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Re: Bug#896806: systemd-resolved violates The Debian Free Software Guidelines

On Mon, Apr 30, 2018 at 04:18:01PM +0300, Abdullah Ramazanoglu wrote:
> AFAIK it is still there untouched in git sources, as originally mentioned in
> the bug report https://bugs.debian.org/cgi-bin/bugreport.cgi?bug=896806
> That aside, the question of whether it will ever get fixed in upstream or not,
> is of secondary importance. OTOH, the fact that official Debian developers and
> maintainers adopted a stance of neglecting users' privacy is of utmost
> importance.
That is a rather serious charge to make and one which is not supported
by the evidence in this matter. Without a doubt there are personality
issues, misunderstandings, and miscommunications. However, accusations
of malice should be made with the utmost of care or not at all.

> I had taken Debian Social Contract and DFSG for granted for a long time. This
> thing forced me to review my assumptions about Debian.
In what way? Debian as a project is made up of ~1000 official developers
and thousands more contributors enaged in a variety of different
efforts. To expect perfect conformance and adherence is somewhat
unreasonable. People make mistakes.

It appears that the issue here (with systemd-resolved) is most likely an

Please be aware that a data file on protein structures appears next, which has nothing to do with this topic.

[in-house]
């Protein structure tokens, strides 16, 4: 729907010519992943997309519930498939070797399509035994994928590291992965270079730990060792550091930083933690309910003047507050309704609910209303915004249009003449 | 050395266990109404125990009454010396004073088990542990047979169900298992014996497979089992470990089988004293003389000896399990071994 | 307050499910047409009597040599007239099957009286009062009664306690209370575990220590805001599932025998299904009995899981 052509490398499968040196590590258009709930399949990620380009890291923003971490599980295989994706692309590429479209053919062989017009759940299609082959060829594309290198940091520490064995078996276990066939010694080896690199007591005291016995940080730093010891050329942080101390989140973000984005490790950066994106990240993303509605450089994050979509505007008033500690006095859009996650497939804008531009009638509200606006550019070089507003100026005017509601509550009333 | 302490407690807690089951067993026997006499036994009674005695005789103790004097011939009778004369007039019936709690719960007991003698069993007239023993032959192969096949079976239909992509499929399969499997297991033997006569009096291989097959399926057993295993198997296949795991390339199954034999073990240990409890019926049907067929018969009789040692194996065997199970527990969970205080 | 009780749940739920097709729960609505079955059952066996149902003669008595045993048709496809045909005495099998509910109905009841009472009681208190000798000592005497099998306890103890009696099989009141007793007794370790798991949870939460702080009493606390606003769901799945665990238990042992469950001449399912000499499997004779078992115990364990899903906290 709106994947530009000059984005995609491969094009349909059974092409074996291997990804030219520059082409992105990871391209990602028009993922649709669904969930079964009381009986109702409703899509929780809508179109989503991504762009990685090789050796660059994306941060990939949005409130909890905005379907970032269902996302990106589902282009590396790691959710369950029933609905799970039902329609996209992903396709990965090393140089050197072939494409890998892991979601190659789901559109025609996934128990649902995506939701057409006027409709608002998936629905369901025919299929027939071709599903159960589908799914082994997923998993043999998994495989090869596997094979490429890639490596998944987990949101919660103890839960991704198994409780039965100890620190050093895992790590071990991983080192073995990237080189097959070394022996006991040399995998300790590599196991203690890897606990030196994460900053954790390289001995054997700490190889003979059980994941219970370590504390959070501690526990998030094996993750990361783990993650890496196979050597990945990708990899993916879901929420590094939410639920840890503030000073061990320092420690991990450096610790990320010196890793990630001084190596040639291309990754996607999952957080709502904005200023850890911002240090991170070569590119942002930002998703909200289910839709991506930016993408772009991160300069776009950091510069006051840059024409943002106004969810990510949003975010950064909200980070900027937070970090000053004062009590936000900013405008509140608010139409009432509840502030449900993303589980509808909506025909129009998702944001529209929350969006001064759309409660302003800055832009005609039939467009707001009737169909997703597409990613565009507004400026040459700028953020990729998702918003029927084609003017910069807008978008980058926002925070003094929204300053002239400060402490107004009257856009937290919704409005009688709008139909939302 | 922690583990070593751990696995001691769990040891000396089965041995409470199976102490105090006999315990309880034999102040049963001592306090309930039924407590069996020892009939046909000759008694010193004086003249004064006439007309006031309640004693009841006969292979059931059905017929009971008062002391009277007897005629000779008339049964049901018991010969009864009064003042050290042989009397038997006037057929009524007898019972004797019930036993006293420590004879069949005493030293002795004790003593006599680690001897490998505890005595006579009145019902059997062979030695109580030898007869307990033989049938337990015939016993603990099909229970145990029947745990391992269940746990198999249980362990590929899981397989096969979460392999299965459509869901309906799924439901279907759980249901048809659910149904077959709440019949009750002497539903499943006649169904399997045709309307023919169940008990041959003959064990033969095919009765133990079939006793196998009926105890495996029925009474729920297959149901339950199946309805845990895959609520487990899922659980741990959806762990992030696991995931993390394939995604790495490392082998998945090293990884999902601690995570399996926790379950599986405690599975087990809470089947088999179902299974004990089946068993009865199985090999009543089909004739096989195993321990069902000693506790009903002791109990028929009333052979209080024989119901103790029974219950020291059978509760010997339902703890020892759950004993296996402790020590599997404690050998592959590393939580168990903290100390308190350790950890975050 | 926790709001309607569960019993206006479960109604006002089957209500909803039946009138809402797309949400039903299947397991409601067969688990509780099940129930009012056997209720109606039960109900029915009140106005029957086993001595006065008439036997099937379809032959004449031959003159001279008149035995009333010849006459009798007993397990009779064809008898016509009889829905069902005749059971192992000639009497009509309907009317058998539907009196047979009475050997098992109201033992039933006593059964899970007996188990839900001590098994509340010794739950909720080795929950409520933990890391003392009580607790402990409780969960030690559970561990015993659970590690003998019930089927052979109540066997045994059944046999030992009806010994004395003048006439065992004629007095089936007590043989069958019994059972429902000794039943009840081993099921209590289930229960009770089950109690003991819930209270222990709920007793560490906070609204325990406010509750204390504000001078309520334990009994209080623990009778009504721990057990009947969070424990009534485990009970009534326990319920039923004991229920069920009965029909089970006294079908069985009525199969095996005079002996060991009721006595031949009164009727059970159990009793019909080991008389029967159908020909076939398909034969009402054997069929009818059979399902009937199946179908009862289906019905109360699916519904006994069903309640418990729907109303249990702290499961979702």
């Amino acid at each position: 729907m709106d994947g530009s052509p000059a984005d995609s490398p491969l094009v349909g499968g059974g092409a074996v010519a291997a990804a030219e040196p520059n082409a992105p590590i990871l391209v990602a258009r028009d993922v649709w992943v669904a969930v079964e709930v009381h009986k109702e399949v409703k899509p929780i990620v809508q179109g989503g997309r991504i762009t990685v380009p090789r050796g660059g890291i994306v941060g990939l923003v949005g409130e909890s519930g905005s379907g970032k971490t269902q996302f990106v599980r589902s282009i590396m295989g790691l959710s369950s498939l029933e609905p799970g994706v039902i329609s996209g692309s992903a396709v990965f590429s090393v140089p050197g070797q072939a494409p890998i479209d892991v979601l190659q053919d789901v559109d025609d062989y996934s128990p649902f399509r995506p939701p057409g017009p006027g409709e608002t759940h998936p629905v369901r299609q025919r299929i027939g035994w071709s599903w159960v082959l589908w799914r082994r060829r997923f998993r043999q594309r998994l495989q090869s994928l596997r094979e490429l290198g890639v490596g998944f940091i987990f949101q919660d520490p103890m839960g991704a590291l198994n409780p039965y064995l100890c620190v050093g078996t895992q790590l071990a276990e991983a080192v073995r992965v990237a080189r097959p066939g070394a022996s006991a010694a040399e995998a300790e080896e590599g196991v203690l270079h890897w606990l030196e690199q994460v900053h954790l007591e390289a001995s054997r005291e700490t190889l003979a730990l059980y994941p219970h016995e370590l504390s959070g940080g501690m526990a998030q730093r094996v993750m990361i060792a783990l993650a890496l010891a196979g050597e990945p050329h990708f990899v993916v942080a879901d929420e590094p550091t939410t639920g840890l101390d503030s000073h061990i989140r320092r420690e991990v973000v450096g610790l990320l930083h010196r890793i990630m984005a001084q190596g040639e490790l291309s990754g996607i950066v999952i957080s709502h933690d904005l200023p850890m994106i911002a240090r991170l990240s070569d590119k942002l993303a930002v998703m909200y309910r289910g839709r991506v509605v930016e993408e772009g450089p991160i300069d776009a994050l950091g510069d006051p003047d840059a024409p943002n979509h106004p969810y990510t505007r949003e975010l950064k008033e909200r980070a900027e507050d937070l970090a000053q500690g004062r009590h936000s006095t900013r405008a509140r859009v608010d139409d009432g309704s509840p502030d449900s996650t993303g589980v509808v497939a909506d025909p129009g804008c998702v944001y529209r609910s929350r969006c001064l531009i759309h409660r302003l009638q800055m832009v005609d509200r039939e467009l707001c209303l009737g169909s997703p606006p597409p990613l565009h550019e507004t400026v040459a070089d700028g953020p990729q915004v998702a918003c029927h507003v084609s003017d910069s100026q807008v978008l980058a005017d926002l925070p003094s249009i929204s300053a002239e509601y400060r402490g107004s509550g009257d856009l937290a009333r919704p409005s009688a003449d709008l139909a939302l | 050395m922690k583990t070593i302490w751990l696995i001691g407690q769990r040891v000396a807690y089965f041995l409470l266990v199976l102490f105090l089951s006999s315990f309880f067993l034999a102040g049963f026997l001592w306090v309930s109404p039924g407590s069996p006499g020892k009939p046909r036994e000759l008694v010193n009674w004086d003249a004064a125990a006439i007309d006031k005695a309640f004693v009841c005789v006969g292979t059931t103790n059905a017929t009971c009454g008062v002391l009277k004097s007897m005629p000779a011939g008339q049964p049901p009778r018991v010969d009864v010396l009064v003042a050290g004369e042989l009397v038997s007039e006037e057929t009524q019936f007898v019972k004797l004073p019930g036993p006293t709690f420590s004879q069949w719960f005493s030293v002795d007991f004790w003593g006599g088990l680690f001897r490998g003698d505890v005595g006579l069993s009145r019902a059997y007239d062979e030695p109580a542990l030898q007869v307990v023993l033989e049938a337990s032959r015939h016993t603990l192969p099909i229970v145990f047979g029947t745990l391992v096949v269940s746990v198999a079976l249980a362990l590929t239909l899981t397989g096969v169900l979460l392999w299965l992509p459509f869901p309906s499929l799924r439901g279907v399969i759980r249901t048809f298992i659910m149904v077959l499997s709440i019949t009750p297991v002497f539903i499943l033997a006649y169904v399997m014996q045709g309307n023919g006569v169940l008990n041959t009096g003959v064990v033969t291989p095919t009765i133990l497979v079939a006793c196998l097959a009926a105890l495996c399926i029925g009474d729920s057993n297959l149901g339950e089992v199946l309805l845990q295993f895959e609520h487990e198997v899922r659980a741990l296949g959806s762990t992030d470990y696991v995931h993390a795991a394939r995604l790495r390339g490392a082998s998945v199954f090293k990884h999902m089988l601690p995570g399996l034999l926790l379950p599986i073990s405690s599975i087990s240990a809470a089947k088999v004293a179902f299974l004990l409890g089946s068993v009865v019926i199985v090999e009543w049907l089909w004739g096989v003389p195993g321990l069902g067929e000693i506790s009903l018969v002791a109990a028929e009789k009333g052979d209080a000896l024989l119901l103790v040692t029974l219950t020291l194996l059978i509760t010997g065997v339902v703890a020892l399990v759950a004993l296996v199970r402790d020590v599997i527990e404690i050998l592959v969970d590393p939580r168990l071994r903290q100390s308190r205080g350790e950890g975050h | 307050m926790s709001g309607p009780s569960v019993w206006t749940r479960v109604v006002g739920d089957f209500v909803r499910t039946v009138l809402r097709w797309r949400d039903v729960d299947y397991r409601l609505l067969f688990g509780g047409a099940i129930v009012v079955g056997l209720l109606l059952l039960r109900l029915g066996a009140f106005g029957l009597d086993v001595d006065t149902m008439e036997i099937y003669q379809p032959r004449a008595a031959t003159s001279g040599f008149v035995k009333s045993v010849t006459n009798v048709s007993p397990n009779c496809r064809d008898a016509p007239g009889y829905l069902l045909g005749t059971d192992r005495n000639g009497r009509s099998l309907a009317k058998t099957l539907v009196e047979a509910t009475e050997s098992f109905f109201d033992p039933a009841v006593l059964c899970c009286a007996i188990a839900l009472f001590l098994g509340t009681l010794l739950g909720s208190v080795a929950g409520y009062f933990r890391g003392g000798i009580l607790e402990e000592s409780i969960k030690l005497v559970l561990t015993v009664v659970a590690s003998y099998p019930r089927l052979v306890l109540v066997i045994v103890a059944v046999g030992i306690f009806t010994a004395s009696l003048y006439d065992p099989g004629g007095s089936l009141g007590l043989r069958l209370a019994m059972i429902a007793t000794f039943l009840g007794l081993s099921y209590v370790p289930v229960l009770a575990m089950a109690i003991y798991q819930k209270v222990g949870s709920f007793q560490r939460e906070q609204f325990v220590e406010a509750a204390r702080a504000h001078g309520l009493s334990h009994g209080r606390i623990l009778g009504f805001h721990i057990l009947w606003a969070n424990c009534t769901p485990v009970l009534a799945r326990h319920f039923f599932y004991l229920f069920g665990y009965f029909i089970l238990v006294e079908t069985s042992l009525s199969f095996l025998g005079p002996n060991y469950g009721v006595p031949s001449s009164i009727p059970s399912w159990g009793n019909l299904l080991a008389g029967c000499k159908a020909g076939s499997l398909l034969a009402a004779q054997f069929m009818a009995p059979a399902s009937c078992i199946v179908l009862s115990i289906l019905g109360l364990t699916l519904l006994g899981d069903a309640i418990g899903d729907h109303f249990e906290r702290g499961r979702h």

honest mistake or perhaps an oversight.  Had Martin (the reporter of the
bug) ended his bug report with the sentence, "Unless all four conditions
are true, the default Google DNS servers are not used." and left out the
last few paragraphs, I suspect the reaction would have been somewhat
different. The fact is, however, that the second half of the bug report
is essentially a screed against Google, is focused entirely on the
"wrongs" of Google, completely ignores the fact that Google makes a
great deal of positive contribution to the community, and also ignores
the fact that quite a number of past and present Debian developers work
or have worked at Google.

A far more effective approach would have been to include a patch to the
Debian bug report that effected the desired change. Even better, a patch
should have been submitted to upstream that added a configure or build
option to disable the Google DNS servers. Then the Debian bug report
could have a included a link to the proposed upstream patch.

Speaking as someone who is involved in maintaining quite a few different
packages, my preferences for making changes to a Debian package are
odered like so:

1. New upstream release
2. Patch created from commit made to upstream source
3. Patch created from patch proposed to upstream project
4. Patch submitted to Debian BTS
5. Patch I have to conjure up myself
6. Somebody screaming at me that I need to fix something

Additionally, as the level of inflamatory rhetoric in a bug report
increases, the more difficult it is to get motivated to work on fixing



Roberto C. Sánchez